As part of our ‘Women to Watch’ series on RegMedNet, we’re putting Stacey Brower into the spotlight. Stacey is the Process Development Manager at Cook MyoSite (PA, USA), where she is responsible for overseeing all functions of the Process Development department. This includes strategic planning, organization and execution of process/product development initiatives to support full development of their cell therapy product towards validation. Additionally, this also includes the management of process development resources (e.g., personnel and laboratory space).
What inspired you to work in the field of regenerative medicine and cell therapy?
My interest in cell-based applications to human health began with an ‘Experimental Biology’ course that I took in undergrad and continued to grow/deepen during graduate school. I was fascinated with the ability/flexibility to translate cell culture-based platforms into clinical trials and impact on human health, and so was really excited to learn of several cell-based biotechnology companies in the Pittsburgh area. My first professional stint was with a start-up that was developing a cell-based in vitro diagnostic for predicting response to chemotherapy. To be honest, I didn’t know much about regenerative medicine before I joined MyoSite a few years ago but I’ve been fascinated and inspired about the direct application and impact of a cell culture-based platform in the field of regenerative medicine. Cells are so cool!
What are the best aspects of your job? What are the most challenging parts?
Hands-down, the best aspect of my job is the people that I work with. I love cooperative, team-oriented environments because I learn so much from all of the intelligent, resourceful and clever people that I’m surrounded by. In a similar vein, another great aspect of my job is the countless opportunities that I have to learn new content and apply it to our company objectives.
The more challenging (but exciting!) part of my job is charting new(er) territory. Although the idea of cell therapies is certainly not new, the success of bringing them to market (and making them available to the patients that can benefit from them) is. There are frustrations in interpreting standard pharmaceutical development/validation in the context of a cell therapy but it is very exciting to be a part of.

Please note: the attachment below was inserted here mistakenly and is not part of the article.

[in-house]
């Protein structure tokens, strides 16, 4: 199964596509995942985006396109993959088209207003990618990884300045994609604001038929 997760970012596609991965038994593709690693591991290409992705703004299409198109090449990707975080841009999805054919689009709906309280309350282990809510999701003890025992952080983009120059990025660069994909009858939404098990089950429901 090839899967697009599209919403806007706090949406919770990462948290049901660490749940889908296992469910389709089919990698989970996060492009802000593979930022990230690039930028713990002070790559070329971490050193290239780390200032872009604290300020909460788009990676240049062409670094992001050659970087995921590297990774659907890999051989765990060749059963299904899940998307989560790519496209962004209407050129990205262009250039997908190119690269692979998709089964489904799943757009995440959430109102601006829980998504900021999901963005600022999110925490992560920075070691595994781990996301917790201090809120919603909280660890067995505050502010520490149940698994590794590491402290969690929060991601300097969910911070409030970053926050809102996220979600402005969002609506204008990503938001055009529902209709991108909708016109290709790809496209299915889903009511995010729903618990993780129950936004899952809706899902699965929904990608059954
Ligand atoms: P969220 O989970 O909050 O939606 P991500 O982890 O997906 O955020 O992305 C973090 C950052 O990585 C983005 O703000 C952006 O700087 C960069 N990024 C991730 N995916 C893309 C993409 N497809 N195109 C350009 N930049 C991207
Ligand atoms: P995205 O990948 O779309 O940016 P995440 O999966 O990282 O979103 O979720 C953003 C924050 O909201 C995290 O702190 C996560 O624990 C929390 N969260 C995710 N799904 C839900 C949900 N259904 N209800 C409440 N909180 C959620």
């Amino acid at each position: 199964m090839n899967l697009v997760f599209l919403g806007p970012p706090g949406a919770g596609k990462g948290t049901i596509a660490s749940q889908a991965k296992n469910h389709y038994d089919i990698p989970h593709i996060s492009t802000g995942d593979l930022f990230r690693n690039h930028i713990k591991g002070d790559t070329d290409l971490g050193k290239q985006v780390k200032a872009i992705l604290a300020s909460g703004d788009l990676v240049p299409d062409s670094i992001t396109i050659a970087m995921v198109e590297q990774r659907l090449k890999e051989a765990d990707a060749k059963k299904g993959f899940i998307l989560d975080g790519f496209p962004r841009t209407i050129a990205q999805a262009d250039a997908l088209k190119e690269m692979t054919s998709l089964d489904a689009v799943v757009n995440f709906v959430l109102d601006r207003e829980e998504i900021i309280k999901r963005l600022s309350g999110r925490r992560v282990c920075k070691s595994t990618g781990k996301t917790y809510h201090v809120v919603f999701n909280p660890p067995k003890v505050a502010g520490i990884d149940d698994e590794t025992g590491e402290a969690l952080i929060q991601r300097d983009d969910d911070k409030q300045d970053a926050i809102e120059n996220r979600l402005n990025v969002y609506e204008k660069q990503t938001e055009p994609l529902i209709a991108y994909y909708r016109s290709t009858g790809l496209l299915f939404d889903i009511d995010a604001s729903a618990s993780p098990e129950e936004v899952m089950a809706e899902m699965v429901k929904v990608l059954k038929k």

Have you faced any obstacles in your field due to your gender?
I don’t feel as though I’ve faced any significant obstacles in my career due to my gender, although I’ve certainly heard my fair share of comments suggesting that I may not be able to fulfil a role or complete a task because of my gender (e.g., “I don’t expect you to know this”, “you better check with [male colleague]”).
Did you notice any difference in opportunities available to women, or in how you were treated, as you gained more senior positions over your career?
I’ve been extremely fortunate to work for companies that genuinely embrace and create a culture of equality and can say, without a doubt, that gender inequality has had no impact on my professional advancement. If anything, it was me that put on the breaks at times because the need for a healthy work/life balance is of highest importance when I make career decisions/changes; and, in those instances, my decisions have been respected and supported without hinderance of future opportunities for advancement.
In your opinion, what more could be done to promote gender equality in your field?
I believe we need better mentorship at every level. Elementary school, middle school, high school, undergraduate, graduate and the workplace. Seeing/hearing about women in biotech from the youngest ages is impactful and establishes a mindset that women are capable and equal to men in their professional ambitions and pursuits.
What advice would you give to young women hoping to pursue a career in your field?
Assume nothing! Don’t assume that it’s a male-dominated field. Don’t assume that women don’t thrive in the sciences. You know you best, and don’t let the words or actions of others deter you from your pursuits.
Lastly, which women in the field of regenerative medicine have inspired you most?
Every single woman that I’ve had the pleasure of working with. So many different backgrounds, so many unique perspectives and so many areas of expertise. They all have inspired me in their own individual ways.
This interview was put together and conducted by our Senior Editor, Sharon Salt, with written responses provided to us by Stacey Brower.
The opinions expressed in this interview are those of the interviewee and do not necessarily reflect the views of RegMedNet or Future Science Group.
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